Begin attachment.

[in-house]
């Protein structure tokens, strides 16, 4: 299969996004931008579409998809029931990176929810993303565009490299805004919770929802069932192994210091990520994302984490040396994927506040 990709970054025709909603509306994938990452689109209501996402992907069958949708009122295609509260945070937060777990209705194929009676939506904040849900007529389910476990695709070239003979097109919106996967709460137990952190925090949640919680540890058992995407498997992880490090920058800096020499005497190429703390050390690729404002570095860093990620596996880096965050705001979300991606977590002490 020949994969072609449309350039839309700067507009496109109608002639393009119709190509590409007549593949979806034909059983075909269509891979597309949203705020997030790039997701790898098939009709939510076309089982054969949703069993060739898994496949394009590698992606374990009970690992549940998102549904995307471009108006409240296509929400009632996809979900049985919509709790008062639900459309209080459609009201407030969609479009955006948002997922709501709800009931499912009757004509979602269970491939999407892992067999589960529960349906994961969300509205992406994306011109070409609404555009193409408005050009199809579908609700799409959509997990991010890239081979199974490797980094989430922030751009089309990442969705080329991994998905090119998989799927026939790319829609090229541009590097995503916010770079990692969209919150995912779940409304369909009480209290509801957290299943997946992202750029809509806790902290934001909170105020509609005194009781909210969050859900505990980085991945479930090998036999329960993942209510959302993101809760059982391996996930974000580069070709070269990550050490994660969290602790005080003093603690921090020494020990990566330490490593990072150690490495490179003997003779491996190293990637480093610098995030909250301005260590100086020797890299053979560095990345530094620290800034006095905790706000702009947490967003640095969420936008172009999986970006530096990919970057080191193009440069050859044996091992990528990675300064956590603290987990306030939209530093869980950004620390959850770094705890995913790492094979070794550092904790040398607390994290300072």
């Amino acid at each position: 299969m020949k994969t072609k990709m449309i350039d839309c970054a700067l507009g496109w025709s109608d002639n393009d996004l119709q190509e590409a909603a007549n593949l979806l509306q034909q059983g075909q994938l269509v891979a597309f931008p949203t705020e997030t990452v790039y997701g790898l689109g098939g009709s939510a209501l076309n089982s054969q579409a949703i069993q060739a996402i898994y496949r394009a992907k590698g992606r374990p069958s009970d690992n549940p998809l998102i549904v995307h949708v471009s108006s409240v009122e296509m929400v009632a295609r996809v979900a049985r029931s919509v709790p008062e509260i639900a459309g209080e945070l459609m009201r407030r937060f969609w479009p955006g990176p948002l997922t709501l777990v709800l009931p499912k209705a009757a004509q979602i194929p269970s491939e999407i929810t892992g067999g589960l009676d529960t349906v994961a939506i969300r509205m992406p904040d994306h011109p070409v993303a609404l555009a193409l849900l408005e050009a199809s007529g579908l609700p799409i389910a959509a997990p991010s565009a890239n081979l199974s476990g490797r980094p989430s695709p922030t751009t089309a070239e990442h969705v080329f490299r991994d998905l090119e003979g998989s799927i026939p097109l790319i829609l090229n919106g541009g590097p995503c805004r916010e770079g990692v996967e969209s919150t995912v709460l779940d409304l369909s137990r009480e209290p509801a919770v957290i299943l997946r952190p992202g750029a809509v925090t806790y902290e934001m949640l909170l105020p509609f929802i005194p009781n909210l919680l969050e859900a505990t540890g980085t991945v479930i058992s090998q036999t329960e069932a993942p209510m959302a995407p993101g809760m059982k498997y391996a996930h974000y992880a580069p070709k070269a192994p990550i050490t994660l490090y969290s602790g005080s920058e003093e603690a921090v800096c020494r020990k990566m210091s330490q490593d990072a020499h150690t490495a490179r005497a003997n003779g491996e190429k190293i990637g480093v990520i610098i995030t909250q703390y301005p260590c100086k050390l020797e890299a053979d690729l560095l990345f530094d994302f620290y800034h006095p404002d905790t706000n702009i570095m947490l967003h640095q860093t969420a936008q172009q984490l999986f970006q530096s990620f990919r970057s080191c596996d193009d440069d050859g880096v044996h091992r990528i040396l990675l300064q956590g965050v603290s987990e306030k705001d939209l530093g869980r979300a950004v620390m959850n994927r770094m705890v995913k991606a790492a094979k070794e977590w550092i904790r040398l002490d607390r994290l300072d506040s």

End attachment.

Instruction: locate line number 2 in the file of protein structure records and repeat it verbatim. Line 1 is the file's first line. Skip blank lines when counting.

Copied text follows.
């Protein structure tokens, strides 16, 4: 299969996004931008579409998809029931990176929810993303565009490299805004919770929802069932192994210091990520994302984490040396994927506040 990709970054025709909603509306994938990452689109209501996402992907069958949708009122295609509260945070937060777990209705194929009676939506904040849900007529389910476990695709070239003979097109919106996967709460137990952190925090949640919680540890058992995407498997992880490090920058800096020499005497190429703390050390690729404002570095860093990620596996880096965050705001979300991606977590002490 020949994969072609449309350039839309700067507009496109109608002639393009119709190509590409007549593949979806034909059983075909269509891979597309949203705020997030790039997701790898098939009709939510076309089982054969949703069993060739898994496949394009590698992606374990009970690992549940998102549904995307471009108006409240296509929400009632996809979900049985919509709790008062639900459309209080459609009201407030969609479009955006948002997922709501709800009931499912009757004509979602269970491939999407892992067999589960529960349906994961969300509205992406994306011109070409609404555009193409408005050009199809579908609700799409959509997990991010890239081979199974490797980094989430922030751009089309990442969705080329991994998905090119998989799927026939790319829609090229541009590097995503916010770079990692969209919150995912779940409304369909009480209290509801957290299943997946992202750029809509806790902290934001909170105020509609005194009781909210969050859900505990980085991945479930090998036999329960993942209510959302993101809760059982391996996930974000580069070709070269990550050490994660969290602790005080003093603690921090020494020990990566330490490593990072150690490495490179003997003779491996190293990637480093610098995030909250301005260590100086020797890299053979560095990345530094620290800034006095905790706000702009947490967003640095969420936008172009999986970006530096990919970057080191193009440069050859044996091992990528990675300064956590603290987990306030939209530093869980950004620390959850770094705890995913790492094979070794550092904790040398607390994290300072």